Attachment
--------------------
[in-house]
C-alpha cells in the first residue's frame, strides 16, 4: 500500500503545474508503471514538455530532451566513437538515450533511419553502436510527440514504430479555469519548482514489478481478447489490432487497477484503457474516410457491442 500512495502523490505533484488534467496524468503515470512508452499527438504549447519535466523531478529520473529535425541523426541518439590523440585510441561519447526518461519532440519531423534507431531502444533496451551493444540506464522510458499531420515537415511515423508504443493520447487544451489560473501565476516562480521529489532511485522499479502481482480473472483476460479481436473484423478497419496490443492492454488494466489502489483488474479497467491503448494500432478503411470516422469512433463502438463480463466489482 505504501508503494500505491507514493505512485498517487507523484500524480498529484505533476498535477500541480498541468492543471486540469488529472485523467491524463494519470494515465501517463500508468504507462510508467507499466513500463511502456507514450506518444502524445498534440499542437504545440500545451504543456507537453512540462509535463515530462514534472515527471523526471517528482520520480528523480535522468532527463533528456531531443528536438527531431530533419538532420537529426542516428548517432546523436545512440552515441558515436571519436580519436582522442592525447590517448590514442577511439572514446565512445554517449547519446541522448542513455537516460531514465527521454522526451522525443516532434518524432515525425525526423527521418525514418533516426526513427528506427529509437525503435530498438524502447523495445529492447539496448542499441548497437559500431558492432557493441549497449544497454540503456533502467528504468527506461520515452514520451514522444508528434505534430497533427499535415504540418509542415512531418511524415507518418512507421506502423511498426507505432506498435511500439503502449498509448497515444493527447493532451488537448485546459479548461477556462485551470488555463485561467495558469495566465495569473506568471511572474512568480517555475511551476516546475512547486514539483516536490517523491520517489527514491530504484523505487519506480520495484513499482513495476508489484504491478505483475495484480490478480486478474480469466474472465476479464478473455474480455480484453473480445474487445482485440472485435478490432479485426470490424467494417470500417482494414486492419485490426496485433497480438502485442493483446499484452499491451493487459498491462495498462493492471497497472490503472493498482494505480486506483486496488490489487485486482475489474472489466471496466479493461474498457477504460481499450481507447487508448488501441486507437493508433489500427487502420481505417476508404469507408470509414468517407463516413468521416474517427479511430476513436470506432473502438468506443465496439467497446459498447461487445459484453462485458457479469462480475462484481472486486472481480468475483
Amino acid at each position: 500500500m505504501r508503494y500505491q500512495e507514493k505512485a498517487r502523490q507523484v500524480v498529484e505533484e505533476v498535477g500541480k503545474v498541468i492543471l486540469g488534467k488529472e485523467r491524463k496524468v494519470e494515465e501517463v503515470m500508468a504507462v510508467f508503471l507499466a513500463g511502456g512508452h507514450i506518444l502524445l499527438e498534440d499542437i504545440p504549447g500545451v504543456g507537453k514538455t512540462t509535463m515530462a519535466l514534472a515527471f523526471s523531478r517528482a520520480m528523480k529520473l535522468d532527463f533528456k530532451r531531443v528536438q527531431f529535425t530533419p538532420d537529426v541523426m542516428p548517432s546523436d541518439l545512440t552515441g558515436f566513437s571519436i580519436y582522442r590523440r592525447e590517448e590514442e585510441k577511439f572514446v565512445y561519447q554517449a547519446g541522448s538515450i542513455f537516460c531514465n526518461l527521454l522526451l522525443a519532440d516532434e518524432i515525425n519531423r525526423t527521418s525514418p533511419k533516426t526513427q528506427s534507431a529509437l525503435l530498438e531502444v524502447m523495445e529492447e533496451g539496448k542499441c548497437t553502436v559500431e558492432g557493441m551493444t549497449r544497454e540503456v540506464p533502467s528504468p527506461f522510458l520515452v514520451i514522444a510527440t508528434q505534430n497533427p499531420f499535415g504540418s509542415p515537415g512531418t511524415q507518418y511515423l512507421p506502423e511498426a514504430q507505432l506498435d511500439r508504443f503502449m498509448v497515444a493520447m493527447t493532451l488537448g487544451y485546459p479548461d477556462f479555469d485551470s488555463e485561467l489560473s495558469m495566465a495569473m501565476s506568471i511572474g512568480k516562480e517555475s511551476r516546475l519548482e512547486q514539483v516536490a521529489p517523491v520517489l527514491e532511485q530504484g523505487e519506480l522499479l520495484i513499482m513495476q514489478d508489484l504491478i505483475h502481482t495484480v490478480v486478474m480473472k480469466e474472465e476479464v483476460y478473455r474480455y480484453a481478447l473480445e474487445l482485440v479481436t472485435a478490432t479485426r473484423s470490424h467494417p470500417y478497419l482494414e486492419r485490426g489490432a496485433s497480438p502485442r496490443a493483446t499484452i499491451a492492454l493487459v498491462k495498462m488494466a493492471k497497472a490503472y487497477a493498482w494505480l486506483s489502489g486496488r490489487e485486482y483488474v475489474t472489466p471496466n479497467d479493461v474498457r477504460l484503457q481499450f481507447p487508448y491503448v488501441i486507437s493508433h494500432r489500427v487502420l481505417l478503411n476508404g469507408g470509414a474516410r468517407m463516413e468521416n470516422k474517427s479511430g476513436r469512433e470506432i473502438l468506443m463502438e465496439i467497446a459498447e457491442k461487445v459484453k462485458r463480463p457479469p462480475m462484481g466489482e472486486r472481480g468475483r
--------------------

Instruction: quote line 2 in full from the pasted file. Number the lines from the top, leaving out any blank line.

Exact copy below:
C-alpha cells in the first residue's frame, strides 16, 4: 500500500503545474508503471514538455530532451566513437538515450533511419553502436510527440514504430479555469519548482514489478481478447489490432487497477484503457474516410457491442 500512495502523490505533484488534467496524468503515470512508452499527438504549447519535466523531478529520473529535425541523426541518439590523440585510441561519447526518461519532440519531423534507431531502444533496451551493444540506464522510458499531420515537415511515423508504443493520447487544451489560473501565476516562480521529489532511485522499479502481482480473472483476460479481436473484423478497419496490443492492454488494466489502489483488474479497467491503448494500432478503411470516422469512433463502438463480463466489482 505504501508503494500505491507514493505512485498517487507523484500524480498529484505533476498535477500541480498541468492543471486540469488529472485523467491524463494519470494515465501517463500508468504507462510508467507499466513500463511502456507514450506518444502524445498534440499542437504545440500545451504543456507537453512540462509535463515530462514534472515527471523526471517528482520520480528523480535522468532527463533528456531531443528536438527531431530533419538532420537529426542516428548517432546523436545512440552515441558515436571519436580519436582522442592525447590517448590514442577511439572514446565512445554517449547519446541522448542513455537516460531514465527521454522526451522525443516532434518524432515525425525526423527521418525514418533516426526513427528506427529509437525503435530498438524502447523495445529492447539496448542499441548497437559500431558492432557493441549497449544497454540503456533502467528504468527506461520515452514520451514522444508528434505534430497533427499535415504540418509542415512531418511524415507518418512507421506502423511498426507505432506498435511500439503502449498509448497515444493527447493532451488537448485546459479548461477556462485551470488555463485561467495558469495566465495569473506568471511572474512568480517555475511551476516546475512547486514539483516536490517523491520517489527514491530504484523505487519506480520495484513499482513495476508489484504491478505483475495484480490478480486478474480469466474472465476479464478473455474480455480484453473480445474487445482485440472485435478490432479485426470490424467494417470500417482494414486492419485490426496485433497480438502485442493483446499484452499491451493487459498491462495498462493492471497497472490503472493498482494505480486506483486496488490489487485486482475489474472489466471496466479493461474498457477504460481499450481507447487508448488501441486507437493508433489500427487502420481505417476508404469507408470509414468517407463516413468521416474517427479511430476513436470506432473502438468506443465496439467497446459498447461487445459484453462485458457479469462480475462484481472486486472481480468475483